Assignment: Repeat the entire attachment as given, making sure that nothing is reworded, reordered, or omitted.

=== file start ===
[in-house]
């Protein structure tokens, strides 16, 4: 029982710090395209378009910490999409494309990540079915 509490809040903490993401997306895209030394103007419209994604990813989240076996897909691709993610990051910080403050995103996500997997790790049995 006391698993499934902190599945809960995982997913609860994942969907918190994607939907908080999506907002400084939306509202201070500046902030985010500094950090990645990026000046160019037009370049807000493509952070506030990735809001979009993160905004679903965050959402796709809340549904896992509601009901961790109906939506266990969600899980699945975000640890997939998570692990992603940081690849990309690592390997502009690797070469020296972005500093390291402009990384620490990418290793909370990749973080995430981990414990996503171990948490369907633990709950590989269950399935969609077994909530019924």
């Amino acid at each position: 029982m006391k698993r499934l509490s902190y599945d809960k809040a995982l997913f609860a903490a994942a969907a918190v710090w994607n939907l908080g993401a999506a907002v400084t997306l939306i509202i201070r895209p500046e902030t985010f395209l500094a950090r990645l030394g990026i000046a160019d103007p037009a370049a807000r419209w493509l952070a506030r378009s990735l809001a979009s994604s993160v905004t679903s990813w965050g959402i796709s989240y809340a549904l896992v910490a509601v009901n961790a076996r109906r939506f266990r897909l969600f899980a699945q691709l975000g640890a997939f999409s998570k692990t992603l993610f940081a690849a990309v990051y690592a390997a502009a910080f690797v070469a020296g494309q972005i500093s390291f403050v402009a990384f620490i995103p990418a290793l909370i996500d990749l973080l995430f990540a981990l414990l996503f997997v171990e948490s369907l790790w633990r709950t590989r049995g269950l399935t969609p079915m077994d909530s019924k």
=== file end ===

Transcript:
[in-house]
């Protein structure tokens, strides 16, 4: 029982710090395209378009910490999409494309990540079915 509490809040903490993401997306895209030394103007419209994604990813989240076996897909691709993610990051910080403050995103996500997997790790049995 006391698993499934902190599945809960995982997913609860994942969907918190994607939907908080999506907002400084939306509202201070500046902030985010500094950090990645990026000046160019037009370049807000493509952070506030990735809001979009993160905004679903965050959402796709809340549904896992509601009901961790109906939506266990969600899980699945975000640890997939998570692990992603940081690849990309690592390997502009690797070469020296972005500093390291402009990384620490990418290793909370990749973080995430981990414990996503171990948490369907633990709950590989269950399935969609077994909530019924």
């Amino acid at each position: 029982m006391k698993r499934l509490s902190y599945d809960k809040a995982l997913f609860a903490a994942a969907a918190v710090w994607n939907l908080g993401a999506a907002v400084t997306l939306i509202i201070r895209p500046e902030t985010f395209l500094a950090r990645l030394g990026i000046a160019d103007p037009a370049a807000r419209w493509l952070a506030r378009s990735l809001a979009s994604s993160v905004t679903s990813w965050g959402i796709s989240y809340a549904l896992v910490a509601v009901n961790a076996r109906r939506f266990r897909l969600f899980a699945q691709l975000g640890a997939f999409s998570k692990t992603l993610f940081a690849a990309v990051y690592a390997a502009a910080f690797v070469a020296g494309q972005i500093s390291f403050v402009a990384f620490i995103p990418a290793l909370i996500d990749l973080l995430f990540a981990l414990l996503f997997v171990e948490s369907l790790w633990r709950t590989r049995g269950l399935t969609p079915m077994d909530s019924k």